In this explainer, we will learn how to use Newton’s law of gravitation to calculate the force due to gravity between two massive objects.

Newton’s law of gravitation is a foundational law of classical physics that describes how objects with mass
are attracted to each other by gravity. This law is a universal principle, meaning it applies to *all* masses in
the universe: it tells us that the forces that govern how an object falls to the ground from a short distance
are the same as the forces that govern the motion of stars and planets.

One of the first things we should note about gravitation is that it is always an *attractive* force. Gravity
causes all masses in the universe to be attracted to all other masses. If we just consider two masses in
isolation, gravity exerts a force on each of them:

We can see that the forces acting on each object point in opposite directions, pulling the two objects directly
together. In other words, the force vectors acting on each mass both lie on a line between the two masses.
Technically, we say that the force vectors point along the straight line connecting the two objects’ *centers
of mass*—an object’s center of mass is the average position of all of its mass, and in the case of a spherical
object, this lies in the center. We can also see that the forces acting on each object both have the same
magnitude . In all cases, when considering two masses, gravity exerts
*equal and opposite* forces on both
objects.

### Example 1: Finding the Directions of a Pair of Gravitational Forces

Each of the following figures shows two rocks in outer space. Which figure correctly shows the direction of the gravitational force exerted on each rock?

### Answer

In order to answer this question, we just need to remember that gravity is
*always attractive*. This
means that any pair of masses are attracted to each other by force vectors acting along the line between
the masses—that is, they’re pulled directly together. Looking at the available answer options, we
can see that the only option where this is the case is option D. We can also notice that even though
the rocks look different and may have different masses, the gravitational forces acting on each rock
have the same magnitude, .

Newton’s law of gravitation can be used to calculate the magnitude of the gravitational force of attraction that acts between any two bodies with mass. Let’s start by considering two bodies with masses and , separated by a distance .

Newton’s law of gravitation tells us that the magnitude of the gravitational force acting on each body is proportional to both and and inversely proportional to the square of the distance between them. This relationship can be expressed by the following statement of proportionality:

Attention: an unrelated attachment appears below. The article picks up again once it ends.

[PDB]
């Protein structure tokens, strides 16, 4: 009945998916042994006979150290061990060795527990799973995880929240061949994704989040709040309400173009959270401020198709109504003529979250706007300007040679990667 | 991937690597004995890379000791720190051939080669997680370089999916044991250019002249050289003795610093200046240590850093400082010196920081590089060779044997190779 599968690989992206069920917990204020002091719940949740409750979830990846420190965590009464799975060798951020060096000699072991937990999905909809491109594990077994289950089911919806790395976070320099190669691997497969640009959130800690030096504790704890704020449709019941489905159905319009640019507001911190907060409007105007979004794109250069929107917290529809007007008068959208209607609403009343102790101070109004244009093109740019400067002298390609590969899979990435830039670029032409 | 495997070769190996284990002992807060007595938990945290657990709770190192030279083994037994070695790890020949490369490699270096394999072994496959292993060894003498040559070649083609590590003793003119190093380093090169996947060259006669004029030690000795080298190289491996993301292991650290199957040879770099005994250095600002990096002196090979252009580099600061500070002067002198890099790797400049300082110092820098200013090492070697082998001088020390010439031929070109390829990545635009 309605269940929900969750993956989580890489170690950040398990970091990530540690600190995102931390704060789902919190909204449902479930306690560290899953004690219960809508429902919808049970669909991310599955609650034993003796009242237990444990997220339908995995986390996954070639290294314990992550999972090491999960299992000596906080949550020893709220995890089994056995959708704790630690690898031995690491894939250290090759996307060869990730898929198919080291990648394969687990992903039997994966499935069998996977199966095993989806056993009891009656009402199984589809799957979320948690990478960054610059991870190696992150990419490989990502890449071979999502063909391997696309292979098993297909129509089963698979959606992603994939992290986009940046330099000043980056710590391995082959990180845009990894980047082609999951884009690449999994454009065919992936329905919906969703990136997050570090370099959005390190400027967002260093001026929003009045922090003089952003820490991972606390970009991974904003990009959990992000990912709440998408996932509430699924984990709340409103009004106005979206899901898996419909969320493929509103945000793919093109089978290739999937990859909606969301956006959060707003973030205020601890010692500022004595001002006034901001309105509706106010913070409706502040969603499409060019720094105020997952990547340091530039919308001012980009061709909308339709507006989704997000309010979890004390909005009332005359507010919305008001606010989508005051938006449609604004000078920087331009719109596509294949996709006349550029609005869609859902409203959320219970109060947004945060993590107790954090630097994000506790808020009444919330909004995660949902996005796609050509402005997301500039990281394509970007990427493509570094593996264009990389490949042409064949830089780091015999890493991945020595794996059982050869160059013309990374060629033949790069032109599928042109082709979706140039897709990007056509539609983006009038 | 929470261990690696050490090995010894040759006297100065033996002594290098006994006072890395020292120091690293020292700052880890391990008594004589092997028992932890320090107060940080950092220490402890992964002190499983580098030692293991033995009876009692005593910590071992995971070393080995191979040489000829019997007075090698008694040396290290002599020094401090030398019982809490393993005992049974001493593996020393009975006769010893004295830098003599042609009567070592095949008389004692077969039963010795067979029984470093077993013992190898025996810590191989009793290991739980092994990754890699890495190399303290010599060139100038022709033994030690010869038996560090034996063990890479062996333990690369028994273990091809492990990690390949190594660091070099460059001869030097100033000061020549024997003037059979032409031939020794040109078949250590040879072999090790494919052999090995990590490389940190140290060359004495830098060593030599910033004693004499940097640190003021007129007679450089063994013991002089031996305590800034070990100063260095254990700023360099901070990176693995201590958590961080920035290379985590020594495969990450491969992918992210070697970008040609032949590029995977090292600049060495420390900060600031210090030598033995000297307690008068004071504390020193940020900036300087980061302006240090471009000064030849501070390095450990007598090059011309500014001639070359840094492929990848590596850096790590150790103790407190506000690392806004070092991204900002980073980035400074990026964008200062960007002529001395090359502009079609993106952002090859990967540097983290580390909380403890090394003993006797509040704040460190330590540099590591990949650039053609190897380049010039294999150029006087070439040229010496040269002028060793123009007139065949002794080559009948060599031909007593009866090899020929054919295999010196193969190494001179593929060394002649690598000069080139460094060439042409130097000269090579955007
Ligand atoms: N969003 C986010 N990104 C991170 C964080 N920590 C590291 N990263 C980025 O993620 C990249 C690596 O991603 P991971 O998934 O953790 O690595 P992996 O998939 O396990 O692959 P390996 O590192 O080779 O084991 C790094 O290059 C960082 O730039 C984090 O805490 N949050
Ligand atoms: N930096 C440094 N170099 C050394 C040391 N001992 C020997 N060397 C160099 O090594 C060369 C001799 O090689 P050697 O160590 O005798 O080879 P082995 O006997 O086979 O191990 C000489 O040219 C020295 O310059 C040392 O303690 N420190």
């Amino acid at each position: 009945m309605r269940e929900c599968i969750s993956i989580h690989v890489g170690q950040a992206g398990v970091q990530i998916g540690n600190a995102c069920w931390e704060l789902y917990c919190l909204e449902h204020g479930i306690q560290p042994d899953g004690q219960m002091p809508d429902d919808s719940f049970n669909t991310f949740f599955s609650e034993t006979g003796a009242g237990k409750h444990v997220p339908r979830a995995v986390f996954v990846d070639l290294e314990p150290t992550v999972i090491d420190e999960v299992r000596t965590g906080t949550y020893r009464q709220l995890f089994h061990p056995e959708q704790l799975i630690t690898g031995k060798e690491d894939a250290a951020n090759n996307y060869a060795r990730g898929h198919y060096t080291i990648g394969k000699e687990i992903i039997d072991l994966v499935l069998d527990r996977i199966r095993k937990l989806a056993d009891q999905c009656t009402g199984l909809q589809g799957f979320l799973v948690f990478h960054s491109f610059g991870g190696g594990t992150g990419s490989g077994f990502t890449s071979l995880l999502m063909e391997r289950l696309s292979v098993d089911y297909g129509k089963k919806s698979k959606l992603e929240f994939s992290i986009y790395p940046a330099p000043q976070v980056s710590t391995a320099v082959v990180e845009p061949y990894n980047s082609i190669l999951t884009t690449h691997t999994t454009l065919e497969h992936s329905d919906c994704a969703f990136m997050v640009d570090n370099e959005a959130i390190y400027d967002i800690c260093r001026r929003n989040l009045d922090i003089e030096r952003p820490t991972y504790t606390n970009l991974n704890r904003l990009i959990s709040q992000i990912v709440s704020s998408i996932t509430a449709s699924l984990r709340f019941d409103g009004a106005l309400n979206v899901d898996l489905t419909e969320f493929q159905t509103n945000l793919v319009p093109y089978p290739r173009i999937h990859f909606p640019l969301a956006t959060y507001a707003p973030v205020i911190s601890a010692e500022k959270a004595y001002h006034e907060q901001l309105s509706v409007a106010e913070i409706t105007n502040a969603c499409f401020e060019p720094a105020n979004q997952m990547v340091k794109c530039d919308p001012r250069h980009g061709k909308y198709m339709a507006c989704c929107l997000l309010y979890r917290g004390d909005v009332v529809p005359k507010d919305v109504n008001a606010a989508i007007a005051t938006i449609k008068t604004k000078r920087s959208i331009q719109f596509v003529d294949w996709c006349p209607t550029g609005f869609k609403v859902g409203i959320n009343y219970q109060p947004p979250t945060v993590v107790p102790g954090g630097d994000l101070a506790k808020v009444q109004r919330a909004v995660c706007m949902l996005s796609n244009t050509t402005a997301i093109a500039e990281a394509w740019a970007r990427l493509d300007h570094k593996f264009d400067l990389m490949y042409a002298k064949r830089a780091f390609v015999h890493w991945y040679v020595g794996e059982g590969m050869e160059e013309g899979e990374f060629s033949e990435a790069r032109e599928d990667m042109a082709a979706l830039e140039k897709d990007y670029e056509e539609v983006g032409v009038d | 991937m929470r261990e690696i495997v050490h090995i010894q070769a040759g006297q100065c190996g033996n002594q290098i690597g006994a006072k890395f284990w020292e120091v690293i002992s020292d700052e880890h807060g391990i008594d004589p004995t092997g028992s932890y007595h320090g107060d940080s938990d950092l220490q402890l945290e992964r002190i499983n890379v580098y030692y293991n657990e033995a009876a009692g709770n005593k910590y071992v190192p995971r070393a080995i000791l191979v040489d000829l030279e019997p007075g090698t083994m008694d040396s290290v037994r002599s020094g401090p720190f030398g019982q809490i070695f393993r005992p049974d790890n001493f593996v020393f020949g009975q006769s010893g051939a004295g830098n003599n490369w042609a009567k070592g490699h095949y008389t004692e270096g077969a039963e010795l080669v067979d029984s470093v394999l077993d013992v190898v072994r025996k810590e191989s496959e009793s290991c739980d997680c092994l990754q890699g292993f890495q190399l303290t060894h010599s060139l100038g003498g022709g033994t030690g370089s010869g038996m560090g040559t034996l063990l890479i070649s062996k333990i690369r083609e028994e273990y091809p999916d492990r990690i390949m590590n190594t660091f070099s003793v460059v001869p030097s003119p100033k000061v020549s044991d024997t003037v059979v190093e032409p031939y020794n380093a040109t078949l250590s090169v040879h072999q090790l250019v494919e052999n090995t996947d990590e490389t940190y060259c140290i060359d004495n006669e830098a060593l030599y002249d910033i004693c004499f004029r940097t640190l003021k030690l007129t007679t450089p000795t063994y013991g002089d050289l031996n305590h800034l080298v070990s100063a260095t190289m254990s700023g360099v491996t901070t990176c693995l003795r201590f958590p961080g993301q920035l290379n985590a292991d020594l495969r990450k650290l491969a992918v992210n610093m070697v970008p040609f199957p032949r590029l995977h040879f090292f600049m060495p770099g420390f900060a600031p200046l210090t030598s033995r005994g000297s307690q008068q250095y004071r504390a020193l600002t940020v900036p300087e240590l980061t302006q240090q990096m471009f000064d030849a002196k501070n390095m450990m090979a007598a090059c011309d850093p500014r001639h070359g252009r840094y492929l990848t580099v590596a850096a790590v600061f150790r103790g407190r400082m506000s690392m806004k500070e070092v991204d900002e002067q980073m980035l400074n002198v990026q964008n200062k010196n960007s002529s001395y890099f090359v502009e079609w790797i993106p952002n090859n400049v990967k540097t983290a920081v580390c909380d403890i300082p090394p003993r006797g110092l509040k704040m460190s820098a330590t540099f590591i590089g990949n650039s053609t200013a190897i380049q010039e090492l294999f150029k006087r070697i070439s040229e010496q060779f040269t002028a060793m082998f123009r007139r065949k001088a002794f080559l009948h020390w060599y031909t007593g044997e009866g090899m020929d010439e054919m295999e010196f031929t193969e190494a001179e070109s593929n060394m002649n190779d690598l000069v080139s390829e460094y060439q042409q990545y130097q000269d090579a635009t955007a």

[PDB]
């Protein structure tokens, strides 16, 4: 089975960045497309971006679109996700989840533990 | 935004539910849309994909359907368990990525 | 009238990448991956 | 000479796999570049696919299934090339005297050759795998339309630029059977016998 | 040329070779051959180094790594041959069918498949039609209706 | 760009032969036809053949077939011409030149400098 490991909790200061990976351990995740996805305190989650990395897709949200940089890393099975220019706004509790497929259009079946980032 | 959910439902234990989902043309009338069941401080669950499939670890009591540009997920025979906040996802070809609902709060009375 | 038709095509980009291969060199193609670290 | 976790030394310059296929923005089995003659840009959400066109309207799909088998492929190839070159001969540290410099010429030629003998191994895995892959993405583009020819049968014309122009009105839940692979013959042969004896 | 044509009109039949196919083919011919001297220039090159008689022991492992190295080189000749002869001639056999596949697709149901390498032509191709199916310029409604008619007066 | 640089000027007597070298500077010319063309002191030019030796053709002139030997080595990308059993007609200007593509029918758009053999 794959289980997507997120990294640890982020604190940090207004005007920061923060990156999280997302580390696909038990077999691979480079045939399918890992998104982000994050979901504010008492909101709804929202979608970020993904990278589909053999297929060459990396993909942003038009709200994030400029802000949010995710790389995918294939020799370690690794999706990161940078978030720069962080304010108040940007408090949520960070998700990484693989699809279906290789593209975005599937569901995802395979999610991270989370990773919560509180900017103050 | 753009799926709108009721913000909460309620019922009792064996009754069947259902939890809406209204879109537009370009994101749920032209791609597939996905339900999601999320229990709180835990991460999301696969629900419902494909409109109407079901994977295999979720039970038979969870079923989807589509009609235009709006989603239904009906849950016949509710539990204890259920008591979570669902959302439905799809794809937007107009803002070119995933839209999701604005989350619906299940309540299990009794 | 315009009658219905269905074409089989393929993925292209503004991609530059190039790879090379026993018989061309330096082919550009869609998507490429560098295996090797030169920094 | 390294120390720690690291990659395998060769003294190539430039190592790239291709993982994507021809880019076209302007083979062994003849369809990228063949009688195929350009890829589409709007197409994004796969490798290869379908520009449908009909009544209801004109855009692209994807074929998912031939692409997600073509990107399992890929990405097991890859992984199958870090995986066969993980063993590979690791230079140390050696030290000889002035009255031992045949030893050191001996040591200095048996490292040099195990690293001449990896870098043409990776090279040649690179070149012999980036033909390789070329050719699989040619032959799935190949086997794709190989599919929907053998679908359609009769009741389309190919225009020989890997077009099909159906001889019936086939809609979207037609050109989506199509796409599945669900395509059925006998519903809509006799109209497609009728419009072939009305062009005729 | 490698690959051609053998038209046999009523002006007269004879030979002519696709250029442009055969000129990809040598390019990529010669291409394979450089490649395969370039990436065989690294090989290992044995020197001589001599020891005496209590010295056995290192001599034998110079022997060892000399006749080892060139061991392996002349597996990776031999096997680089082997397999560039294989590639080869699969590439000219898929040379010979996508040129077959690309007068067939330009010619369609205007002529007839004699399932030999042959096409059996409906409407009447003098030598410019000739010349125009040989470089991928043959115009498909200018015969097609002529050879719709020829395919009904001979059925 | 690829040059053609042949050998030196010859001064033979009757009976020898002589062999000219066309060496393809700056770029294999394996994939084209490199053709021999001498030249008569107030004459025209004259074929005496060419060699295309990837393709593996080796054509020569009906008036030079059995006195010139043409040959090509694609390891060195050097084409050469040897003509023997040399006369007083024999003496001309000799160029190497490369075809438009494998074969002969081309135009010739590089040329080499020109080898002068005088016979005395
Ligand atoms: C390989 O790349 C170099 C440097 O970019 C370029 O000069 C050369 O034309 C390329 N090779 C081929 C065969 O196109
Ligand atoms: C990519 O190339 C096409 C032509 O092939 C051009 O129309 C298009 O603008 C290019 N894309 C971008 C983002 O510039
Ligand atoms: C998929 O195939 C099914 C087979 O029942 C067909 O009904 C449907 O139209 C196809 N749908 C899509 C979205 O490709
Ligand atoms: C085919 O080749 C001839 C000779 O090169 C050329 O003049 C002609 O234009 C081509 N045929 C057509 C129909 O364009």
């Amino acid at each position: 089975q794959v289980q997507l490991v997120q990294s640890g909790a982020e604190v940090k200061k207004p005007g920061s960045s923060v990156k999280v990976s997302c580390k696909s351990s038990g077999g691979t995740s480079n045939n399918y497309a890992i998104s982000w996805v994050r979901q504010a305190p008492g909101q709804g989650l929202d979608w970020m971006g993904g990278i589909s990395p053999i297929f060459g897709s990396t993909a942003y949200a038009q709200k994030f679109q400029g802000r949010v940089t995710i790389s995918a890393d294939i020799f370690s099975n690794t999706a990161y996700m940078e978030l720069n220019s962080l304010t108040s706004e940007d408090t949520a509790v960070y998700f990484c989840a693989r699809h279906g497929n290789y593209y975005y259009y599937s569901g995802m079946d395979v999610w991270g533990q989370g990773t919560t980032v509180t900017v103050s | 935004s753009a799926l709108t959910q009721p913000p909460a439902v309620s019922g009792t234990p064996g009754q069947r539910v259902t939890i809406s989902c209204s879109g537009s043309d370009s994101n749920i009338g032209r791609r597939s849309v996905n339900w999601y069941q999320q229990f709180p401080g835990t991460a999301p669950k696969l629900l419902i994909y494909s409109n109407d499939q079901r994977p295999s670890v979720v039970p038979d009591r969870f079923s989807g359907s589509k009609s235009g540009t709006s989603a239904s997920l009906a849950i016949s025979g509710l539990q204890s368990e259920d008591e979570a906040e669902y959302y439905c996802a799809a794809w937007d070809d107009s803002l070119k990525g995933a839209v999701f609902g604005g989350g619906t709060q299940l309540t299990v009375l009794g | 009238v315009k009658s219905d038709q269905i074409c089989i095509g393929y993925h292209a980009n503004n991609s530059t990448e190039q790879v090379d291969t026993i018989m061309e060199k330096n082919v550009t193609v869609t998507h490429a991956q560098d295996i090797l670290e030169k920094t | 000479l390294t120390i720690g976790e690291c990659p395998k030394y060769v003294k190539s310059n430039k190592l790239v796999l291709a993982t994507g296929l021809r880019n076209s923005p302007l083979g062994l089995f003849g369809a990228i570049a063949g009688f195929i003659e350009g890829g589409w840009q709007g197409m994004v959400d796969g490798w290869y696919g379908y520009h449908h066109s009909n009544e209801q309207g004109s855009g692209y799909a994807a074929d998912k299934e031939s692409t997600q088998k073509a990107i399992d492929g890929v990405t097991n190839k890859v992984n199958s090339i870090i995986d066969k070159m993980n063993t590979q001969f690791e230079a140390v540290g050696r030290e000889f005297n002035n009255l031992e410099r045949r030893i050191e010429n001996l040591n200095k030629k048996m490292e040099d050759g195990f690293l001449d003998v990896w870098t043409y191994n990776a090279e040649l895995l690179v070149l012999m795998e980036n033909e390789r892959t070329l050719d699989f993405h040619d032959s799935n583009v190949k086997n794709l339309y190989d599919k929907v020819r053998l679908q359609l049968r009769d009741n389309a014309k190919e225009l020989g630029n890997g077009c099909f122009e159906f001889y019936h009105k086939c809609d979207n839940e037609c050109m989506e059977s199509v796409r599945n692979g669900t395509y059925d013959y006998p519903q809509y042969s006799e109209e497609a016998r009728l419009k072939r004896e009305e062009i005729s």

This proportionality can be “converted” into an *equation* by the
introduction of a constant of proportionality. This constant is known as the
universal gravitational constant, , and it has a value of
m^{3}⋅kg^{−1}⋅s^{−2}.
Using this constant, we can write the following equation.

### Equation: Newton’s Law of Gravitation

The constant plays two important roles in this equation. Firstly, it scales the right-hand side of the equation so that the value of the right-hand side matches the size of the gravitational force produced (measured in newtons). Secondly, it ensures that the units on each side of the equation are the same.

Let’s see how we can use this equation to calculate the gravitational force between two objects.

Again, we are going to consider two bodies separated by a certain distance as above. This time we will say each body has a mass of 1 kg, and the two are separated by a distance of 1 m.

Here, we have , , and . So, the gravitational force produced, , is given by

We can pay special attention to how the units work out to give us
newtons.
The unit of is m^{3}⋅kg^{−1}⋅s^{−2}.
When we multiply by two masses (expressed in kilograms) and divide by a
squared distance (expressed in square metres), we have

We can also notice that the force we have calculated here is very small—far too small to be noticeable in everyday life. In fact, generally, we will only notice significant gravitational forces when we are dealing with relatively large masses separated by relatively small distances. So, let’s try another example with some larger masses.

This time we will consider two people, each with a mass of 100 kg, separated by a distance of 1 m.

Applying Newton’s law of gravitation using , , and gives us

Even though this force is 10 000 times larger than that in the previous example, it is still far too small to be noticeable. This fits with our everyday experience of the world: we would not expect there to be a noticeable gravitational force between two people!

Let’s look at another example with even larger masses.

### Example 2: Calculating the Magnitude of the Gravitational Force between Two Objects

Two objects, A and B, are in deep space. The distance between the centers of mass of the two objects
is 20 m. Object A has
a mass of 30 000 kg
and object B has a mass of
55 000 kg. What is the
magnitude of the gravitational force between them? Use a value of
m^{3}/kg⋅s^{2} for the
universal gravitational constant. Give your answer in scientific notation to two decimal places.

### Answer

We know that gravity will exert force on both objects so that they are attracted together. Specifically, these force vectors will be equal in magnitude but pointing in opposite directions along the straight line connecting the two objects’ centers of mass.

Newton’s law of gravitation tells us that the force exerted on each object is given by

In this case we have , , and . So the gravitational force produced, , is given by

Rounding this to 2 decimal places gives us a final answer of .

Even this force is relatively small despite the objects having masses of several tons each. However, when dealing with objects with very large masses—such as stars, planets, and moons—the forces produced by gravity are much more apparent.